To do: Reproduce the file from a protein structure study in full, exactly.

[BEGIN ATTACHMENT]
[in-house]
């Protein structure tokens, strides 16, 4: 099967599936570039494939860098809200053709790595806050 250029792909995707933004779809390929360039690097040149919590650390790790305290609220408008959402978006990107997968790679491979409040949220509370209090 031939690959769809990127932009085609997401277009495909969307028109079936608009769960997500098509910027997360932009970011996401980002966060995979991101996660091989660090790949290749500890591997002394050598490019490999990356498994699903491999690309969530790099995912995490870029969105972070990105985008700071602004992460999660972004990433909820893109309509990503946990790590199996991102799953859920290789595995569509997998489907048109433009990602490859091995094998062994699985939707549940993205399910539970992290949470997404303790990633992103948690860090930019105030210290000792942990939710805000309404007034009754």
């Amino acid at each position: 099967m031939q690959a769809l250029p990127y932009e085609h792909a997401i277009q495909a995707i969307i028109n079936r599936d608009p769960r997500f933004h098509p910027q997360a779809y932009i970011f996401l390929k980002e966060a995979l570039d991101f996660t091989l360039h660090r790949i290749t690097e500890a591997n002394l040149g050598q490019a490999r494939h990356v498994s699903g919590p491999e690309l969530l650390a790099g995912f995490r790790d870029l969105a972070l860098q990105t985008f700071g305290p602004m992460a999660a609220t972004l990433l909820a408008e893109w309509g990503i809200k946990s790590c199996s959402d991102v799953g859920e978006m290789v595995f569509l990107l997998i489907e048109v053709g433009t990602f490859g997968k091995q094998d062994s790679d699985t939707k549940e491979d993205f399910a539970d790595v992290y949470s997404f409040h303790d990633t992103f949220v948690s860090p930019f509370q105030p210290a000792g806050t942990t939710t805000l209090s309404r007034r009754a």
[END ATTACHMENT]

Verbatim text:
[in-house]
């Protein structure tokens, strides 16, 4: 099967599936570039494939860098809200053709790595806050 250029792909995707933004779809390929360039690097040149919590650390790790305290609220408008959402978006990107997968790679491979409040949220509370209090 031939690959769809990127932009085609997401277009495909969307028109079936608009769960997500098509910027997360932009970011996401980002966060995979991101996660091989660090790949290749500890591997002394050598490019490999990356498994699903491999690309969530790099995912995490870029969105972070990105985008700071602004992460999660972004990433909820893109309509990503946990790590199996991102799953859920290789595995569509997998489907048109433009990602490859091995094998062994699985939707549940993205399910539970992290949470997404303790990633992103948690860090930019105030210290000792942990939710805000309404007034009754």
């Amino acid at each position: 099967m031939q690959a769809l250029p990127y932009e085609h792909a997401i277009q495909a995707i969307i028109n079936r599936d608009p769960r997500f933004h098509p910027q997360a779809y932009i970011f996401l390929k980002e966060a995979l570039d991101f996660t091989l360039h660090r790949i290749t690097e500890a591997n002394l040149g050598q490019a490999r494939h990356v498994s699903g919590p491999e690309l969530l650390a790099g995912f995490r790790d870029l969105a972070l860098q990105t985008f700071g305290p602004m992460a999660a609220t972004l990433l909820a408008e893109w309509g990503i809200k946990s790590c199996s959402d991102v799953g859920e978006m290789v595995f569509l990107l997998i489907e048109v053709g433009t990602f490859g997968k091995q094998d062994s790679d699985t939707k549940e491979d993205f399910a539970d790595v992290y949470s997404f409040h303790d990633t992103f949220v948690s860090p930019f509370q105030p210290a000792g806050t942990t939710t805000l209090s309404r007034r009754a």